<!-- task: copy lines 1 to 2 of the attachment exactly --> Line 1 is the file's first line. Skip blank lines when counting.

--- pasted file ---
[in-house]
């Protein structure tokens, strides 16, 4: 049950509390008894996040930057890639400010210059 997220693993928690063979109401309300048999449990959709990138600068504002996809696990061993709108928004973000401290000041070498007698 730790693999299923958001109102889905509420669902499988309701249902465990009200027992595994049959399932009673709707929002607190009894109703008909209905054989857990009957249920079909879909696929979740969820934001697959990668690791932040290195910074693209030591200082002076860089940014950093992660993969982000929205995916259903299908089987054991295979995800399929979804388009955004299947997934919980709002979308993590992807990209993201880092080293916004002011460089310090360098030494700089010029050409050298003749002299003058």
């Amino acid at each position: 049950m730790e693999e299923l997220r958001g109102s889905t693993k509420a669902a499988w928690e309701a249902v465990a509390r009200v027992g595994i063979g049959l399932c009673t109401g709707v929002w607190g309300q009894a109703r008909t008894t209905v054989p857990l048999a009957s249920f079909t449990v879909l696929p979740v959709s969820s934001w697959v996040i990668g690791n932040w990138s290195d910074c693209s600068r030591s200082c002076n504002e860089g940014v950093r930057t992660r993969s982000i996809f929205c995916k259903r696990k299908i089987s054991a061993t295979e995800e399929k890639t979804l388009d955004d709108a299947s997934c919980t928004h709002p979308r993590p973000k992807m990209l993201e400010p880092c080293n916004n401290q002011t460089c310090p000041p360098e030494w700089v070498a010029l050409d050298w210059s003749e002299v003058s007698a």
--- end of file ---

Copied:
[in-house]
């Protein structure tokens, strides 16, 4: 049950509390008894996040930057890639400010210059 997220693993928690063979109401309300048999449990959709990138600068504002996809696990061993709108928004973000401290000041070498007698 730790693999299923958001109102889905509420669902499988309701249902465990009200027992595994049959399932009673709707929002607190009894109703008909209905054989857990009957249920079909879909696929979740969820934001697959990668690791932040290195910074693209030591200082002076860089940014950093992660993969982000929205995916259903299908089987054991295979995800399929979804388009955004299947997934919980709002979308993590992807990209993201880092080293916004002011460089310090360098030494700089010029050409050298003749002299003058």